On separation, Erikson wisely quoted it, “You’ve got to learn to accept the law of life, and face the fact that we disintegrate slowly.”
It’s a striking fact that family interactions foster the ability to support, share and love each other. In proximity, interactions influence family dynamics and boundaries. Bonding, decision, and cohesiveness are family interactions that build relationships. Such relationships get changed over a period of time. En-route, life transitions unleash the challenges. Along the way, the most challenging transition for senior citizens is an empty nest, when children are grown up and leave their homes to outside for higher studies, employment, marriage or even independent living itself. For children, it is of course a natural and healthy activity to start their own course of living but that separation often leaves older parents' emotions and feelings in blue.
Ageing transformations the psychological functions. But, coping and resilience are succour to body and mind. Possibly the empty nest may give place to the feelings of sadness and loneliness if having poor coping mechanisms.
Often people make assumptions about India being a young country. But people forget that India is rapidly growing an ageing country. Referring to the census of India, the sixty-plus age group has increased from 8% in 2001 to 10% in 2011 and is projected to be 19% or more by 2041. Both the ageing population and family nuclearisation is on the rise. As young adults migrates to cities and live all across the region, country, or the world, empty nest concern started becoming prominent in India.
Kashmiri society reflects many realities in the present social landscape. In Psychiatric Social Work practice, we see a dramatic shift of family issues in the communities. Even Kashmir takes lead in many such social issues. Off-course empty nest is not a new trend here, cases were observed less but existed. Deep inside family are myriad issues that create another discourse. Empty nest brings a sense of loss. The absence of children around parents decreases life satisfaction. At the moment, it is sensible for senior citizens to prepare for this life transition. They need to look at it as a challenge rather than feeling apprehensive. Parents and children ought to connect in a healthy way by cell phones or video calls. Post-sixties for many is a free time, connect with other empty nesters and feel supported by each other. Often clinically advised, get busy in small tasks with personal, family, economic and health benefits. Supportive counselling or therapy is a lateral choice for unresolved mental health issues of an empty nest.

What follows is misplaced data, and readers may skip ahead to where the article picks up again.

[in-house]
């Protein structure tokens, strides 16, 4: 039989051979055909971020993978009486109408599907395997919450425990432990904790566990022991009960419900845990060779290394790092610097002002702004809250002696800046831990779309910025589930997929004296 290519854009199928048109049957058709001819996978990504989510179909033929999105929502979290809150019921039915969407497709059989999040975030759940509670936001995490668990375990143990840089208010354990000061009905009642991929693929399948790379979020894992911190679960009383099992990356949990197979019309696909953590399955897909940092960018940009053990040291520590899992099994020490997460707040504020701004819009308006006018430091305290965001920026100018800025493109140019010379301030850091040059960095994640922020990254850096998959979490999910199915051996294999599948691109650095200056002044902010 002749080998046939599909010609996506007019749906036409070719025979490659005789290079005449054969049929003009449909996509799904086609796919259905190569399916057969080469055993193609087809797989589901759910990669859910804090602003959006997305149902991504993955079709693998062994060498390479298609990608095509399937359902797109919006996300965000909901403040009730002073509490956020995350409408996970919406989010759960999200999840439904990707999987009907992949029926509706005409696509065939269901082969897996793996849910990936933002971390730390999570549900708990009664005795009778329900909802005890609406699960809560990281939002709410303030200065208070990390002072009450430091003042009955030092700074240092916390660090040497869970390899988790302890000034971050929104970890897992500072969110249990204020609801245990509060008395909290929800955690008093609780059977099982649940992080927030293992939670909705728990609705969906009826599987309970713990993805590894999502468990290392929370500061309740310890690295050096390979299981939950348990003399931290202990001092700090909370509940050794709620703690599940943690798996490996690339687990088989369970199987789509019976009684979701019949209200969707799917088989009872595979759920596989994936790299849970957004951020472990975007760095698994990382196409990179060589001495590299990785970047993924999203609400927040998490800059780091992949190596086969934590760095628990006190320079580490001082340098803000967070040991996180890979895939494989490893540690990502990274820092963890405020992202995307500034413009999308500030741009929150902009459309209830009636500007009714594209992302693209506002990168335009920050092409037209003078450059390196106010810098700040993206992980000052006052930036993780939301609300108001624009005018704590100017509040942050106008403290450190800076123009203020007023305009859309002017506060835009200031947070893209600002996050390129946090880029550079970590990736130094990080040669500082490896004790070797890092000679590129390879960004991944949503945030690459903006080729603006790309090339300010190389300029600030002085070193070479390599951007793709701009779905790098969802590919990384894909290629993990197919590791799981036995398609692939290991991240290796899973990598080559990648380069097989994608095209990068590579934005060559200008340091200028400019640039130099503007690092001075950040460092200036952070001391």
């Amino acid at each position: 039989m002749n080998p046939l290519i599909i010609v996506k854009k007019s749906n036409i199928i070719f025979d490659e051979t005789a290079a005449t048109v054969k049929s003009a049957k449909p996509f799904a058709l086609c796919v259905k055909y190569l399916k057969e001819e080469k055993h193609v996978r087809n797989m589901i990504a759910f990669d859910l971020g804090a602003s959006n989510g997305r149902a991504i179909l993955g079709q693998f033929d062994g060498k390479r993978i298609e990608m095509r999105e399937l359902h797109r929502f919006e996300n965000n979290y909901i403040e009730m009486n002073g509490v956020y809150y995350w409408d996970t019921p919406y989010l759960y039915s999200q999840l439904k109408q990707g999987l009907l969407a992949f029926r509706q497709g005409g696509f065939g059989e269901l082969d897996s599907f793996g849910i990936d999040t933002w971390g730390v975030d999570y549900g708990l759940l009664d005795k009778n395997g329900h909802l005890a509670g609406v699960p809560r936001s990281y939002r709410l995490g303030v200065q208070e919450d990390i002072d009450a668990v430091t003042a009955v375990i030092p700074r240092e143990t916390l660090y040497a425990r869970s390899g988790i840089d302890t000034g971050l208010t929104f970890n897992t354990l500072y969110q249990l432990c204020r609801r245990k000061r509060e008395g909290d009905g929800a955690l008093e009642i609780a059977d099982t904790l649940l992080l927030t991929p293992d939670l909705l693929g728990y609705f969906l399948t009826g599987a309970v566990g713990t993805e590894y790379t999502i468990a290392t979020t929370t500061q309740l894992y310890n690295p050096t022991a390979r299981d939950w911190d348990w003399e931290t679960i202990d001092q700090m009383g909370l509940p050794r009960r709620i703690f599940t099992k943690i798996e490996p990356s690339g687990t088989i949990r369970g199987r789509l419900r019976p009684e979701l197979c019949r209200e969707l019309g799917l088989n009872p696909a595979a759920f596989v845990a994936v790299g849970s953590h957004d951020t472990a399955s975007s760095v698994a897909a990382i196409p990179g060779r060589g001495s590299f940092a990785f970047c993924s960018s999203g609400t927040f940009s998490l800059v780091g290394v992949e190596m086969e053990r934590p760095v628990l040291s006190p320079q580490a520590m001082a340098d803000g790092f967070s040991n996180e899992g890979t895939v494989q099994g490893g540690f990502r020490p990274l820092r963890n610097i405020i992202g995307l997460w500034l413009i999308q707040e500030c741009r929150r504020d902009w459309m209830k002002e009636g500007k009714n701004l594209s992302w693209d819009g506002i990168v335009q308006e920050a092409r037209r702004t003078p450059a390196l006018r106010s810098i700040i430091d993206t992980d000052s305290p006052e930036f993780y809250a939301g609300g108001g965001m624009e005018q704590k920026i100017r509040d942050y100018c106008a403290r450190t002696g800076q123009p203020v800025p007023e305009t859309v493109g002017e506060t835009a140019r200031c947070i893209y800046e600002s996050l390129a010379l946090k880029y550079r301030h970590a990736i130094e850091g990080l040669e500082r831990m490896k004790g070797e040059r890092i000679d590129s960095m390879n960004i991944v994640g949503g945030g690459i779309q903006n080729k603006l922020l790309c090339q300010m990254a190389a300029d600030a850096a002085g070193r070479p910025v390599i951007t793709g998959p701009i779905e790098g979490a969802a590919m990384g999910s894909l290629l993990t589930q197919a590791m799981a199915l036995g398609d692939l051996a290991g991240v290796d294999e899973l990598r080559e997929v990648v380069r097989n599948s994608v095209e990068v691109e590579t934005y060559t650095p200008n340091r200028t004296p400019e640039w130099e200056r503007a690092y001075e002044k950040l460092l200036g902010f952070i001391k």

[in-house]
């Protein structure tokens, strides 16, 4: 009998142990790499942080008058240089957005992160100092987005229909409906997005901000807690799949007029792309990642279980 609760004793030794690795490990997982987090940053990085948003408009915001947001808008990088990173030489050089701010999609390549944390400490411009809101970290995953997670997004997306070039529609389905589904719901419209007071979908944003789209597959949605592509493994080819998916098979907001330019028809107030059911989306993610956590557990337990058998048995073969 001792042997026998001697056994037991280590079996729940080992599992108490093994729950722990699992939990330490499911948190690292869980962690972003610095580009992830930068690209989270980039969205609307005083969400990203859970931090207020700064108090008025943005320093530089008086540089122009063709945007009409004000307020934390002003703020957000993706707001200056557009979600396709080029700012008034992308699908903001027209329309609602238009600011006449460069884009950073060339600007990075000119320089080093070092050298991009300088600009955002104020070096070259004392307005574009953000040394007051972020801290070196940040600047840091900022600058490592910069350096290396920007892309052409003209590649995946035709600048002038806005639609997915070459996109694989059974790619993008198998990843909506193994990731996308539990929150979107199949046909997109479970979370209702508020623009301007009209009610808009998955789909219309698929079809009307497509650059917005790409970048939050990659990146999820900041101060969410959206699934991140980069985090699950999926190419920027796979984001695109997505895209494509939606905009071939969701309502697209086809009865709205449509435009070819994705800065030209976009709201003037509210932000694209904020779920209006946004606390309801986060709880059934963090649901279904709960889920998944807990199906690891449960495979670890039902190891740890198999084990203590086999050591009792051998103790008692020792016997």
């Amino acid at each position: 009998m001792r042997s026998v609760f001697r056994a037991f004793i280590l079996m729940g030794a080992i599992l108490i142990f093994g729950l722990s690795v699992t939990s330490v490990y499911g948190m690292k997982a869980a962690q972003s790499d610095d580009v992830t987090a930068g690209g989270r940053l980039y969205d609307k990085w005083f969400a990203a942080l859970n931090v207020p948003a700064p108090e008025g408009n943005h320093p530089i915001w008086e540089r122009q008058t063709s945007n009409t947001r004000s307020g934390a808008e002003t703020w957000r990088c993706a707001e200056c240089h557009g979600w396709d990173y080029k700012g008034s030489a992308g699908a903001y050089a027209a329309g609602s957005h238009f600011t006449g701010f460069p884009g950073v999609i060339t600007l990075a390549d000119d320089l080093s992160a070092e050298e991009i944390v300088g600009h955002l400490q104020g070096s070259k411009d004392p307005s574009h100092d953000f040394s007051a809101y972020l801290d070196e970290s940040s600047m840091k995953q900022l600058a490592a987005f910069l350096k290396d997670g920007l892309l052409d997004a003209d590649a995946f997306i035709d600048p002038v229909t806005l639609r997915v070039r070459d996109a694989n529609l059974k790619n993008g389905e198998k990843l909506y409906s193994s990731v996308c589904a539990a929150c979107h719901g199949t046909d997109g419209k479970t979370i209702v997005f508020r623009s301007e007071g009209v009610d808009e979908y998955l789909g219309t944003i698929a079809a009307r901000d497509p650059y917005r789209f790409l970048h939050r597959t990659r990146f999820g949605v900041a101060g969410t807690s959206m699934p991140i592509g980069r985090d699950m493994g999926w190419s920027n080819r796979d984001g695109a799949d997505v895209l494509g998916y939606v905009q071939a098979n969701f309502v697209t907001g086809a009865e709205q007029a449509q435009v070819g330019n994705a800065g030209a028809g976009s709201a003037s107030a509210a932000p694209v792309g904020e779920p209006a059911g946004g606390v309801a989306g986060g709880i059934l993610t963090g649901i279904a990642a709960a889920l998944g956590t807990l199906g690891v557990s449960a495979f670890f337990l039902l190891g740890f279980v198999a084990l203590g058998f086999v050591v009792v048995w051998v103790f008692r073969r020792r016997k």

Now that the society is changing, and changing fast, we also need to prepare for that change, as a society.
Danishwar Rasool Dar is Psychiatric Social Work student at Central University of Karnataka